Breaking an address into multiple fields makes printing labels much easier and allows for the edge conditions where the address is: Around the bend, at the corner of x and y, down the street from here, and over there. North American address standards are not followed across the world so a few extra address fields helps out.

  • this kind of stuff makes my developer "god complex" tickle so much. there shouldn't be a "Allemagne" in any database imo, Deutschland, Great-Britain, België, United States, 中國 for all I care. If only we could have a 'metric system' for addresses around the world, and a standard on how to format it. :D
    – Mvision
    Commented Jun 21, 2013 at 19:20
  • I think this is being worked on for the millions of people who do not have an address at all. Their GPS co ordinates are being considered given that they are offer precision to within 30 feet
    – kevinskio
    Commented Jun 21, 2013 at 20:32

I'm not sure if this applies or not but I think I have a crash-and-burn case for your schema: I have owned two properties within a single zip code.


If you need to visualize large sets of geo based data (graphs, maps, ...) , report on it ,e tc, not normalizing your address data will be a real performance nightmare.

The problem I'm trying to overcome at my current project is "bad data", and "incomplete data".. We found people living in belgium with zip code: 'CHINA' in our clients legacy database. DEAR GOD.

Doing it right will require a lot of data cleanup, and should allow a flexible way to add new cities/zipcodes + merge zipcodes when cities merge. Across the world this happens a lot. Depending on the size of your project and the geographical scope you should onsider if it's worth by looking at the actual data you have.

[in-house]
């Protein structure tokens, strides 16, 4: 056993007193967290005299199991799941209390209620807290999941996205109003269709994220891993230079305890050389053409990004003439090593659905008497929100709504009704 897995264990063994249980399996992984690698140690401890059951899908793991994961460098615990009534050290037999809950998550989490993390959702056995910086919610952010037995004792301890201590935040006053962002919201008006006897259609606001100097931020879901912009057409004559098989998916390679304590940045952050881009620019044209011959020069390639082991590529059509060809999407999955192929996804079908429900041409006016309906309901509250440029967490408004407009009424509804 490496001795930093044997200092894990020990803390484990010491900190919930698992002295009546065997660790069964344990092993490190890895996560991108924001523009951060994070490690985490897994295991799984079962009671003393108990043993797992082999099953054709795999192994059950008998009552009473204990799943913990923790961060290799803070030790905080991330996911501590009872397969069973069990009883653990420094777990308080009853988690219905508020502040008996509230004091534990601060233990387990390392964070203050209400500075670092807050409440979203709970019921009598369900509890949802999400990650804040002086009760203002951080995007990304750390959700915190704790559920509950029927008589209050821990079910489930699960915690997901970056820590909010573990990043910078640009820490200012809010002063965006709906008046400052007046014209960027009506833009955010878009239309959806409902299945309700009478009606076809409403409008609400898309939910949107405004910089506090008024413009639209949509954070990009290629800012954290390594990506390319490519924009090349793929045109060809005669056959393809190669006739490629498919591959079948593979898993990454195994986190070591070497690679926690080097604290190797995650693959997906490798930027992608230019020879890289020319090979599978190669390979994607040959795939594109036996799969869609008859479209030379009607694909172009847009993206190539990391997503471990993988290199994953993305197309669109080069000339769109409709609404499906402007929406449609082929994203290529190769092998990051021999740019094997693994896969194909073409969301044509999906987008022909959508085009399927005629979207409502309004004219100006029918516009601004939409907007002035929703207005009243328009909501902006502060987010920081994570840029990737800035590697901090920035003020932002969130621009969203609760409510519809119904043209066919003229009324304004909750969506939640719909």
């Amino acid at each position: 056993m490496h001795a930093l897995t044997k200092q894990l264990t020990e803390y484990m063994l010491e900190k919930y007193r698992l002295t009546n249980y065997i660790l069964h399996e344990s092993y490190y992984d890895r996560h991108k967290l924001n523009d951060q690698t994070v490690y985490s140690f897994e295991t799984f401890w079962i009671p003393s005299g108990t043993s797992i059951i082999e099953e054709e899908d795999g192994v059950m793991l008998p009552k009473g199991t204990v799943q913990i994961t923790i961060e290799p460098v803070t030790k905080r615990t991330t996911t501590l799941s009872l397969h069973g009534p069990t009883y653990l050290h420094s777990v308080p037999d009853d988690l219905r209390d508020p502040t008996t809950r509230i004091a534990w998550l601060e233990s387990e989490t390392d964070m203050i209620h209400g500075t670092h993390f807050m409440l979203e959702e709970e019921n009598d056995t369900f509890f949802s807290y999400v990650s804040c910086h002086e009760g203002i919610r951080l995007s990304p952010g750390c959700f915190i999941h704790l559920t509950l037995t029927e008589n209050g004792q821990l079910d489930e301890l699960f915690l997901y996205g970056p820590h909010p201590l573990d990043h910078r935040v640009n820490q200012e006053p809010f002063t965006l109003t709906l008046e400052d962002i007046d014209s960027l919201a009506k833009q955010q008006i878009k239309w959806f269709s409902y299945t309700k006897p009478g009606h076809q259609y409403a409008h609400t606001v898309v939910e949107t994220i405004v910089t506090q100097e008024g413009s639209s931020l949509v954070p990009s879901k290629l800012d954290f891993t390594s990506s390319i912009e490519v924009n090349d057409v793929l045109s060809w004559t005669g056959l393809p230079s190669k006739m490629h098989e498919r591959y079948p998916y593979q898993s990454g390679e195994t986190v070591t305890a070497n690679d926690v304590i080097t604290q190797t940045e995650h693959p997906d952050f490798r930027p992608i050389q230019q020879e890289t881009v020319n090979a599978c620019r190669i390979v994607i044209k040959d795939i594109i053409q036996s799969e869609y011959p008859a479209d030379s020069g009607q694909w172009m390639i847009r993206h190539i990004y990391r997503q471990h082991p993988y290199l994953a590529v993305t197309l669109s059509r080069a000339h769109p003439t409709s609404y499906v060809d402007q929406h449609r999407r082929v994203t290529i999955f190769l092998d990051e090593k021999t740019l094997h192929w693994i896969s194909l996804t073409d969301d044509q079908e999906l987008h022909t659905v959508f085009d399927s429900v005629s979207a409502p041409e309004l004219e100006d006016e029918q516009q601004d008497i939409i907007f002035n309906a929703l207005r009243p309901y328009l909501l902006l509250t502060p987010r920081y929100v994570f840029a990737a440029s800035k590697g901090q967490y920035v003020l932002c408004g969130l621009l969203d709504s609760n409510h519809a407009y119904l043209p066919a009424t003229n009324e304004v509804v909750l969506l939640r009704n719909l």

Yeah, probably.

Do you have a specific business case/conceptual reason for separating them? Have you considered the impact on the application of making the queries more complex, both in terms of performance and application maintenance? Will someone now have to debug sql queries that now feature a bunch of joins, where before it was a simple select? (I'm not talking just simply selecting addressess, but when addressess need to be extracted along with other data).

Normalization is about storing data efficiency. But there's other important factors in software development which often trump the need for the maximum efficiency in storage.


Normalization for the sake of normalization is a bad idea. How far do you take it?

As others have said, normalizing the address might make sense, but it's probably just going to make it harder to work with.

For the zip codes, I don't see much of a point. They are only 5 digits long (9 with +4) and as such can be represented by a single 32-bit integer field. My suggestion would be to continue doing that, and if the need arises to split it into a separate table, just use the zip code as the PK and slap an FK on the existing column. This gives you the benefit of normalization, without implementing something before you need it (YAGNI)

  • Are all postal codes numerical? stackoverflow.com/questions/893454/…
    – JeffO
    Commented Aug 29, 2011 at 21:35
  • 1
    @Jeff O, no they are not. In Canada a postal code is A9A 9A9
    – CaffGeek
    Commented Aug 29, 2011 at 21:40
  • We would be using postal codes, so its not an int since the application is used in Europe and countries outside of the US.
    – Jon Raynor
    Commented Aug 30, 2011 at 2:24

The rule of thumb is to ask if your changes will allow you to use just a query to retrieve data that previously involved some manipulation in the software, or at least allow for a simpler query. The answer here is no. In fact, your changes will make some common existing queries more complex.

You're already able to retrieve a list of addresses by zip code. The only reason to split them out would be if you're using zip codes for another purpose than customer records, such as typing in a zip code to auto-populate the city and state. Even then, the easiest key for the zip code table is the zip code itself.